Meeting for Third Ward eyes marina controversy

Jim Martinho

Meeting for Third Ward eyes marina controversy

Residents also air sewage, zoning concerns at first forum in 2 years

By Mike Cherney

The Daily Northwestern

Ald. Melissa Wynne (3rd) answered questions from residents on issues ranging from recent zoning changes to sewer construction, even addressing the possibility of constructing a marina in the ward at Saturday’s Third Ward town hall meeting.

The open forum, which was the first of its kind in about two years, drew more than 100 residents to Lincoln Elementary School, 910 Forest Ave.

“It was important to talk about what’s going on at Chicago Avenue and throughout Evanston,” Wynne said.

Saturday’s meeting was the 16th town hall gathering Wynne has organized since she was elected in 1997.

The meetings usually take place three times per year, but “take a lot of effort to put together,” Wynne said. The next meeting should take place in October.

Perhaps the most polarizing issue discussed at the gathering was the possibility of building a marina in the ward across from Calvary Cemetery, 310 Chicago Ave. Many residents showed their apparent dislike of the proposal by laughing at the marina idea as soon as Wynne brought it up for discussion.

Wynne said a feasibility study commissioned by the city showed not enough interest exists for a marina in Evanston and did not provide a more detailed assessment of the costs.

She added that there were other facilities, such as the Robert Crown Center, 1701 Main St., that needed public funds.

“The majority of Evanstonians felt very strongly that they were opposed to a marina,” Wynne said. “My feeling is that we have to continue to fight this, but I don’t think there is much support for this on the council.”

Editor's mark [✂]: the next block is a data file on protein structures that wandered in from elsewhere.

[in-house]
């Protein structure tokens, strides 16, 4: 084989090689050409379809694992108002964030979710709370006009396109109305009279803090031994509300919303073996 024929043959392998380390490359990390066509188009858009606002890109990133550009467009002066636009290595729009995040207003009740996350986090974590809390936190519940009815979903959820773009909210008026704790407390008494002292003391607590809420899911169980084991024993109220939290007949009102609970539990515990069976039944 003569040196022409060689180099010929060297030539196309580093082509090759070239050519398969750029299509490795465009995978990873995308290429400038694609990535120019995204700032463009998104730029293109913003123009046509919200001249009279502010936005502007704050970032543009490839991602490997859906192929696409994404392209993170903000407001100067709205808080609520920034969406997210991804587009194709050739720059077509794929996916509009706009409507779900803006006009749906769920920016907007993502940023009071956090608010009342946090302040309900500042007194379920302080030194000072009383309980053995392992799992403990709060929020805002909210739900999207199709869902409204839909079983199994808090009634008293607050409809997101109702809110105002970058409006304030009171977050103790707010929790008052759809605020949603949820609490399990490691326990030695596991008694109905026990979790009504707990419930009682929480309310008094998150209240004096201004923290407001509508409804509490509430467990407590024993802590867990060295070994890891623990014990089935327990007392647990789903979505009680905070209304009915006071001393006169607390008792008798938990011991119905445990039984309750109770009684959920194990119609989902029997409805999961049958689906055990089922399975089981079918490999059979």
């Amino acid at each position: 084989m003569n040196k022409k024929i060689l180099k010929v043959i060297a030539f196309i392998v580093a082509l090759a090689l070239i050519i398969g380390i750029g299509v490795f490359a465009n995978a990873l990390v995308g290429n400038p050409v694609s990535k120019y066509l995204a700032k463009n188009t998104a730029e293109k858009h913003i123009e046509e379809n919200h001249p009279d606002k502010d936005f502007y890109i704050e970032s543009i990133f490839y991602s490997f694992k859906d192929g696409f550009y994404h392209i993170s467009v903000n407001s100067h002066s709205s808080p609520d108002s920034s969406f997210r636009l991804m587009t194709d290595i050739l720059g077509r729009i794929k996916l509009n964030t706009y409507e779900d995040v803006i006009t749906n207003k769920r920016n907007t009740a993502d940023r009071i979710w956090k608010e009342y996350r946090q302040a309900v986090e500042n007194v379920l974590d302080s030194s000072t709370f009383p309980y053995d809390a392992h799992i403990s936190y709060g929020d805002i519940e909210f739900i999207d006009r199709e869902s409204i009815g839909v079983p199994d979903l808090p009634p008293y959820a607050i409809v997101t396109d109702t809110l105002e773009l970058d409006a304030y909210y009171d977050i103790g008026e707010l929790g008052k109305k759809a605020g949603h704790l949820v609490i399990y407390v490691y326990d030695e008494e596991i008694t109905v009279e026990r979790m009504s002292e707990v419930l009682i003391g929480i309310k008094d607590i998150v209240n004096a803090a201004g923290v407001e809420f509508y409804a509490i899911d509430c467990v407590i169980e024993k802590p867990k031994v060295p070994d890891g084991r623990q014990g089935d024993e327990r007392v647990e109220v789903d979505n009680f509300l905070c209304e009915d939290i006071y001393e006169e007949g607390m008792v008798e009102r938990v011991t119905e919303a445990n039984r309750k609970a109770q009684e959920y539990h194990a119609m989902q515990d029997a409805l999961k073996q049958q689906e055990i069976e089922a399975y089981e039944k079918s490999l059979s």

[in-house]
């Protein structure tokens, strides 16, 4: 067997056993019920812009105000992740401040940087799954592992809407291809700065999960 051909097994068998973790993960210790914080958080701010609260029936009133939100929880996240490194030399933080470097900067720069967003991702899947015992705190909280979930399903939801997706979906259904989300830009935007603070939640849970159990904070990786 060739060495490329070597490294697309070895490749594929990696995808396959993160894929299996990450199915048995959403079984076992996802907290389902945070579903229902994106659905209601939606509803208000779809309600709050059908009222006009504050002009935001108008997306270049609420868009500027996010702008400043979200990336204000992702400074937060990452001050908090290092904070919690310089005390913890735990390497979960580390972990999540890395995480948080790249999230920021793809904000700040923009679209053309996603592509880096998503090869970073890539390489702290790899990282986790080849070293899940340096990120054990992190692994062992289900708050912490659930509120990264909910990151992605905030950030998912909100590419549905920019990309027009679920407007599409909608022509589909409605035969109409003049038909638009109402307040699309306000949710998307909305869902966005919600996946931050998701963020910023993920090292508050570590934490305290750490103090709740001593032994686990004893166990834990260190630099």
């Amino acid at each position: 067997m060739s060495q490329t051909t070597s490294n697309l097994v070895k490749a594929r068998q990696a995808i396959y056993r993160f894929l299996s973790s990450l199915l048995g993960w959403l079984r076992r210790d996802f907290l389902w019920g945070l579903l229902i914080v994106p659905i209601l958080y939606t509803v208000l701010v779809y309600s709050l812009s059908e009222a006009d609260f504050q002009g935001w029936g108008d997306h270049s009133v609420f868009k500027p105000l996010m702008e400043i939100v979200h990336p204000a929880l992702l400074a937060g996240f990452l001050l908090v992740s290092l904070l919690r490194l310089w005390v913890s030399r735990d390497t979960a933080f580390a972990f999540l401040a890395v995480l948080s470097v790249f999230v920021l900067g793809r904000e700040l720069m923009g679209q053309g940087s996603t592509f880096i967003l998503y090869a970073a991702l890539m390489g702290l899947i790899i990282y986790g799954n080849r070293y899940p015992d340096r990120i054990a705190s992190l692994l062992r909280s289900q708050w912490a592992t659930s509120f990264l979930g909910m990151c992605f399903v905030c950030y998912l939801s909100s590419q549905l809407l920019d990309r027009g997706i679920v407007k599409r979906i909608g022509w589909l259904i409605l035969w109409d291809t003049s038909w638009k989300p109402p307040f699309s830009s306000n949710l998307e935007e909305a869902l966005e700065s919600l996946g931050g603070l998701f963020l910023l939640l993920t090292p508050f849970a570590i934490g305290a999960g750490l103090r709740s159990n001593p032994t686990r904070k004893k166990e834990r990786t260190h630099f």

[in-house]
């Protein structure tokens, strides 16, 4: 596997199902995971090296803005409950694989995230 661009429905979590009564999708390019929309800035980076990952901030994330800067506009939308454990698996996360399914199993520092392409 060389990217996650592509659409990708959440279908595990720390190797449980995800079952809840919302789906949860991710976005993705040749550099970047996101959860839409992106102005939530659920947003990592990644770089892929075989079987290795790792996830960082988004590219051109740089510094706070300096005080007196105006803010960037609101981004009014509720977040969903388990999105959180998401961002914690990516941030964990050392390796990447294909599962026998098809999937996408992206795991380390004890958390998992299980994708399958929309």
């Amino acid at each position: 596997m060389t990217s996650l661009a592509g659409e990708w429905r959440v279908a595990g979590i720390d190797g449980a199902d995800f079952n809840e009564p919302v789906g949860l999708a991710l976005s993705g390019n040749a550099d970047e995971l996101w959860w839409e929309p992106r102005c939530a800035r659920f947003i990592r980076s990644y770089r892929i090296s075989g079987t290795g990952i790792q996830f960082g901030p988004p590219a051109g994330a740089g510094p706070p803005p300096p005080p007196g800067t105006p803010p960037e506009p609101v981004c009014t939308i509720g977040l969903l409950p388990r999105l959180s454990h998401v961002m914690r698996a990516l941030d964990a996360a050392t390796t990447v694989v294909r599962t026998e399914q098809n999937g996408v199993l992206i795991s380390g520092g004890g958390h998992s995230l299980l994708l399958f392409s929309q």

Any new marina would make it impossible to keep the water clean and only benefit the few people who could afford boats, said Laura Allen-Simpson, a resident of the Third Ward who echoed the concerns shared by many at the meeting.

“You get pretty boats, but you also get parking lots,” she said. “There is a certain posturing going on with some of the aldermen, and you have to wonder what the motive is behind it.”

But not all residents felt the need to demonize the marina.

“Marinas are beautiful — it will pay for itself and it will generate revenue,” said Richard O’Dwyer, who lives near the lakefront. “It seems like everyone is always against something that could make the community better.”

When O’Dwyer and another area resident stood up and tried to speak in favor of a marina, other residents responded by chuckling at some of their opinions.

Earlier in the meeting, Wynne called the recent reduction in zoning at the Main Street and Chicago Avenue intersection a “big victory” for the community. The zoning change lowered the height limit on buildings at the site from 125 feet to 67 feet.

“In my mind, and in the minds of most of the community, (125 feet) is overwhelming,” Wynne said. “(67 feet) is not an ideal height, but a height that is so much better.”

But one resident was concerned that the new zoning ordinance would allow the buildings to be more dense, despite being shorter. Another resident spoke out against developers demolishing old buildings without preparing plans to put up new ones. One resident wanted to make sure that new buildings would be aesthetically pleasing.

Wynne also informed the community that a new development at Chicago Avenue and Greenwood Street probably would see a reduction in zoning from a height of 125 feet to 45 feet in the next month. Evanston City Council will consider the matter at its May 24 meeting.